This online militia unveiled its existence on Twitter last week, calling itself “India Against Biased Media” and using the hashtag #IABM to recruit volunteers. Its programme – which, at the very least, can be described as radical – is to rid India of “biased or fake” news and to target those responsible.
One of its founders, Vipul Saxena, identified the group’s targets as journalists responsible for “biased content resulting in hurting religious sentiments of people aiming to disturb social harmony.”
In a highly explicit tweet, he added: “If some media kingpin thinks #IABM is shooting the Messenger. Yes we are shooting the messenger but people know we are shooting the ‘One’ who spread lies and fears so deserve this treatment only.”
IABM claims that it is apolitical but a quick look at Saxena’s Twitter profile leaves little doubt about its affinities. His profile displays a large photo of Prime Minister Narendra Modi and Saxena boasts of having Modi among his Twitter followers.
The group says it wants to purge all “anti-national” and “anti-government” content without distinction. IABM’s “vigilantes” subject targeted journalists to online harassment and malicious phone calls, report them to their employers and accuse them of sedition in complaints filed with courts around the country.
“We call on the Indian government to ban this group, which is openly inciting murder and whose verbal violence against journalists poses a serious threat to their physical safety,” said Daniel Bastard, the head of RSF’s Asia-Pacific desk.
“The harassment of Indian journalists who do not toe the ruling party line is reaching alarming proportions, while the government’s response to this phenomenon is a deafening silence. With less than a year to go to a general election, journalists must be able to express themselves without having to fear for their physical or professional survival. Otherwise, Indian democracy will be nothing more than a distant illusion.”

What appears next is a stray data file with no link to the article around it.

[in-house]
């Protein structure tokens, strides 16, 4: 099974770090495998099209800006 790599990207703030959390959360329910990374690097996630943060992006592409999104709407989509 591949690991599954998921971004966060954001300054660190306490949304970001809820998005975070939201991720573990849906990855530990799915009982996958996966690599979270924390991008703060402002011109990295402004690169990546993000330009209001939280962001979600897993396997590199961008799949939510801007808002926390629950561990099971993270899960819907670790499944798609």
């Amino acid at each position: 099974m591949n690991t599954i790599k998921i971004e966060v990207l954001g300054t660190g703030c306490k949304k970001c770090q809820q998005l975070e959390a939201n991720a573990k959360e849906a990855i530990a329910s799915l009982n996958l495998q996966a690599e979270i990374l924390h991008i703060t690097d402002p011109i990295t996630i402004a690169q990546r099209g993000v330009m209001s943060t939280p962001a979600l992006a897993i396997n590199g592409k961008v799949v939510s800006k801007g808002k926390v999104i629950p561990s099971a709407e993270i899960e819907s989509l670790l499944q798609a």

The online harassment of journalists is particularly disturbing in India, where Hindu nationalists are behind harassment that can lead to murder, as was the case with Gauri Lankesh, a newspaper editor shot dead outside her home a year ago.
The three cases in which IAMB members report filing complaints in the past few days clearly reflect Hindutva, the far-right Hindu nationalist ideology that inspired the ruling Bharatiya Janata Party (BJP). In one of these cases, a score of complaints have been brought against journalists who covered a recent shooting attack on Umar Khalid, a student leader loathed by Hindu nationalists.
In the second case, around 25 legal complaints have been filed against freelance journalist Dhruv Rathee for criticizing the prime minister in a YouTube video. Instead of a journalist, the target of the third case is the actress Swara Bhaskar, against whom a similar number of legal actions have been filed for tweeting a photo showing an Indian army human rights violation in Kashmir.
“Teach a lesson”
This online militia has emerged at a particularly worrying time for the editorial independence of journalists who tackle issues involving the prime minister and the ruling party.
Earlier this month, two senior journalists at the TV channel ABP News – managing editor Milind Khandekar and Punya Prasun Bajpai, the presenter of the current affairs programme Master Stroke – were forced to resign after its executives asked them to avoid any comments or reports critical of the government or prime minister. A third ABP News journalist, Abhisar Sharma, was fired for objecting to similar instructions.
Later, Bajpai wrote an exposé about the circumstances of his departure and the official diktats that preceded it. The TV channel’s management allegedly received pressures from the Ministry of Information and Broadcasting and the BJP apparatus, including jamming satellite signals and the withdrawal of advertising by businesses close to the government. A week before the two journalists were forced out, BJP leader Amit Shah told parliament he was going to “teach ABP News a lesson.”
India is ranked 138th out of 180 countries in RSF's 2018 World Press Freedom Index.